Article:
Interview and Giveaway with Shelley Munro

MistressOfMerrivale72webToday we welcome Shelley Munro and her new release Mistress of Merrivale to the Riskies. Shelley is giving away two digital copies of one of her historical backlist books, and there are a zillion ways to enter (see below!)

A marriage of convenience…full of inconvenient secrets.
Jocelyn Townsend’s life as a courtesan bears no resemblance to the life she envisioned in girlish dreams. But it allows her and her eccentric mother to live in relative security—until her protector marries and no longer requires her services.

Desperate to find a new benefactor, one kind enough to accept her mother’s increasingly mad flights of fancy, Jocelyn is nearly overwhelmed with uncertainty when a lifeline comes from an unexpected source.

Leo Sherbourne’s requirements for a wife are few. She must mother his young daughter, run his household, and warm his bed. All in a calm, dignified manner with a full measure of common sense. After his late wife’s histrionics and infidelity, he craves a simpler, quieter life.

As they embark on their arrangement, Leo and Jocelyn discover an attraction that heats their bedroom and a mutual admiration that warms their days. But it isn’t long before gossip regarding the fate of Leo’s first wife, and his frequent, unexplained absences, make Jocelyn wonder if the secrets of Merrivale Manor are rooted in murder…

Warning: Contains mysterious incidents, a mad mother who screeches without provocation, scheming relatives, and a captivating husband who blows scorching hot and suspiciously cold. All is not as it seems…and isn’t that delicious?

OK, I’ll bite. Tell us about the screeching mother.

Thanks so much for having me to visit today.
Jocelyn’s mother has a form of dementia, a disease that would be diagnosed as Alzheimer’s during our modern times. Her memory is gradually going, and her behavior is becoming erratic. Jocelyn’s two older sisters want to send Elizabeth Townsend to Bedlam, but Jocelyn hates the thought of her mother in a place like that, and she takes measures to keep her remaining parent safe with her.
Elizabeth isn’t above screaming when she wants attention, and she screeches when she doesn’t get her way. She’s very trying at times, yet Jocelyn gets the odd glimpses of her mother of old and she keeps hoping her parent will improve. She never does.

You’ve written so many books and in so many subgenres–what got you into writing historicals?

My first love as a reader was always historical romances, but gradually I started reading other genres. Once I started writing, I followed the same path. I tend to get bored writing the same genre all the time. While this isn’t the best plan, I need to enjoy the process of writing too, hence my dipping into the historical romance arena.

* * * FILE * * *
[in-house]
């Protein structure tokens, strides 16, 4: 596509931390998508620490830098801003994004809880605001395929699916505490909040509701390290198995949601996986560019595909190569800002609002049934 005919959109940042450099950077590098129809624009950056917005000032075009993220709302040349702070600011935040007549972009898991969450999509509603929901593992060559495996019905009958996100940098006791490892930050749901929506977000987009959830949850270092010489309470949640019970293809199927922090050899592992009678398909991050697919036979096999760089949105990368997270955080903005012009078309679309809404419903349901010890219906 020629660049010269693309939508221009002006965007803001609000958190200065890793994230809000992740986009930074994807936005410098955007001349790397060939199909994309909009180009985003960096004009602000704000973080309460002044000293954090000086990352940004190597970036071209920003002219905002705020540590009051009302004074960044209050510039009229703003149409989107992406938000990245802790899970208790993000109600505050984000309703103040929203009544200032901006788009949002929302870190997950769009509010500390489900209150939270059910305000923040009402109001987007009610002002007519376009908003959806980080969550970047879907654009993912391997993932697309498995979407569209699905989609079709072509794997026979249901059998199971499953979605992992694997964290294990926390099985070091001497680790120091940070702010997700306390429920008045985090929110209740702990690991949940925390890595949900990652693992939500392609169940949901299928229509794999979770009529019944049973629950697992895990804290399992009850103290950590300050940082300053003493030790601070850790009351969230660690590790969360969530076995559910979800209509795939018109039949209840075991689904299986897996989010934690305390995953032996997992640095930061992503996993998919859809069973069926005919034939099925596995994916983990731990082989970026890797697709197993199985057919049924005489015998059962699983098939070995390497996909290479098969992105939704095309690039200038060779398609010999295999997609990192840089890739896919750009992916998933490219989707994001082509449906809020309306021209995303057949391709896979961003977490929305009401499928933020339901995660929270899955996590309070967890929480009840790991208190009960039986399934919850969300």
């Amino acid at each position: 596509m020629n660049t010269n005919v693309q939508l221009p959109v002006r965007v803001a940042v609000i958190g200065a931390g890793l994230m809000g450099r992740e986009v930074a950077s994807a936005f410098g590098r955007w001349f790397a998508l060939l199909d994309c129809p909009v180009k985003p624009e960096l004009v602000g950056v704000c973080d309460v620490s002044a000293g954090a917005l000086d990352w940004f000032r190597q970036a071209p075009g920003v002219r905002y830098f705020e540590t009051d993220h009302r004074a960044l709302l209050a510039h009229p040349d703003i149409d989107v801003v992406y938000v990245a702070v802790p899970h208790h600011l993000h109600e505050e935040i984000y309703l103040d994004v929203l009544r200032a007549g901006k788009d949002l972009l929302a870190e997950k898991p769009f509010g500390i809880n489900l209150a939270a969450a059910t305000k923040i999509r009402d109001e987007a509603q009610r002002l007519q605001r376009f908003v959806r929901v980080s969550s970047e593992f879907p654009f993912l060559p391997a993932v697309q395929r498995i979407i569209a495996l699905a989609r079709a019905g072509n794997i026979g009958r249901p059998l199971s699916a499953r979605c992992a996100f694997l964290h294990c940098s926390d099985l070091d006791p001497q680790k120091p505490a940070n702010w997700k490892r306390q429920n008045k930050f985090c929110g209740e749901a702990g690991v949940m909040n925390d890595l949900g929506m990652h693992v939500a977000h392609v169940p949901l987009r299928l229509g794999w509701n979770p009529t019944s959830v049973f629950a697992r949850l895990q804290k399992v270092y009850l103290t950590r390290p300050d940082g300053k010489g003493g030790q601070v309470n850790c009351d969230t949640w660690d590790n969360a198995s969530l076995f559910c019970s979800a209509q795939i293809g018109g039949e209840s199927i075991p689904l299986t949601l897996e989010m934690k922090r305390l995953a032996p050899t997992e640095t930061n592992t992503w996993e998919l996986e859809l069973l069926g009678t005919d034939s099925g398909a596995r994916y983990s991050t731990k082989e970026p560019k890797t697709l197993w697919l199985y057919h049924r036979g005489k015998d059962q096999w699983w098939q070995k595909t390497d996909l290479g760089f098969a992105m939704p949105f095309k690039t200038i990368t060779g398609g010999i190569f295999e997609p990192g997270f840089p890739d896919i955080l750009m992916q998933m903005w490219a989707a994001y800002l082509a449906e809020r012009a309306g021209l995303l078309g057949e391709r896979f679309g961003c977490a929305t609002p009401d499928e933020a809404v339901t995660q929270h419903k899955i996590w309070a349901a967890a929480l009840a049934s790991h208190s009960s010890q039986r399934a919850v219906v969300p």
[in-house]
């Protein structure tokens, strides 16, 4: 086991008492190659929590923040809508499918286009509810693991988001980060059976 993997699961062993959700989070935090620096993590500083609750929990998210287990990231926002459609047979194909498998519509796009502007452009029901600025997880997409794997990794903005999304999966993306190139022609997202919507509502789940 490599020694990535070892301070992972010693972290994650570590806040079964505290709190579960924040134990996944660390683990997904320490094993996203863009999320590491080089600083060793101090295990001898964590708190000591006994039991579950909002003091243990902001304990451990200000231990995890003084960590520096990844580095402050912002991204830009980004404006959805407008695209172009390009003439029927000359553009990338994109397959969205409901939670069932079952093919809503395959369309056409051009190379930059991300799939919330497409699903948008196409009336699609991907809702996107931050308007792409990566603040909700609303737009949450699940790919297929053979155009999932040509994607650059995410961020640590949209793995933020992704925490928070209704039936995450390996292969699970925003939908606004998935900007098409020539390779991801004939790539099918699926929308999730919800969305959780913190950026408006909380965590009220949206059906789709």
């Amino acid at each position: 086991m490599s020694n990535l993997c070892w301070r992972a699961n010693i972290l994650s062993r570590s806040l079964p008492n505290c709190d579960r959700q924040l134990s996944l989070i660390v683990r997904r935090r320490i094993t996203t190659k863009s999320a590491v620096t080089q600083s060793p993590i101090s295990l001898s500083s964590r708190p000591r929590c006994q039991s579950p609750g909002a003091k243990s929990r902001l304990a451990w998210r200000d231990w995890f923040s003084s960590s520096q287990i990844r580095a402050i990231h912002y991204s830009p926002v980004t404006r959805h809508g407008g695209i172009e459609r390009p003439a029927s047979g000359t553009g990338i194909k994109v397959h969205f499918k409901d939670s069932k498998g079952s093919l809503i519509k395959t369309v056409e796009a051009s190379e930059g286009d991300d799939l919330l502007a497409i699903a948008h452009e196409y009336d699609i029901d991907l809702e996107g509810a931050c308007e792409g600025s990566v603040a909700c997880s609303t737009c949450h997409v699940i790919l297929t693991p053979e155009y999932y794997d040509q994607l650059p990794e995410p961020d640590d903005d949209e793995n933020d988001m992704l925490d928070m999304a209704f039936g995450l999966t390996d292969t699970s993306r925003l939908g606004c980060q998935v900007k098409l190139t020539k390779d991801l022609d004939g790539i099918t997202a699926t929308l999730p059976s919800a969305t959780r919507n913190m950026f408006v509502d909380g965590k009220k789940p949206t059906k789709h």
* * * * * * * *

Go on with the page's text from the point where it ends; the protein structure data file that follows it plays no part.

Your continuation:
I do have a super-secret idea for a new historical series, and I hope to start working on that later in the year.

What is it that attracts you about the Regency?

My favored period is actually the 18th century, which I like because I think they were a little naughtier than the Regency era. It was a time of great change, which makes it interesting, and lastly, I adore the clothes.

You have a courtesan heroine. How difficult was it to make this trope fresh?

I didn’t think about making the trope fresh. It was more a case of writing my heroine the way I thought she should be written, and my story, the Mistress of Merrivale, emerged. Can you tell I’m a pantser rather than a plotter?

What’s your favorite scene in the book?

I like the scene when Leo and Jocelyn have their first meal together after being reunited and consummate their marriage. They both want their marriage, and they’re attracted to each other, but everything is new and strange for both of them. This makes for fun scene as they learn about each other.

What was the most difficult part of the book to write?

When I first wrote this book it ended up at just over 50K words. I subbed it to one of my editors and received a rejection. I never give up, and I liked this story a lot. Since I was about to go on holiday, I set the story aside. On my return I reread it, and decided I needed more plot to make the story stronger and be true to my characters. In the end Mistress of Merrivale ended up at 86K words. Working out what to add and how to do it was the tough bit, but it was worth it. I’m pleased with the end result.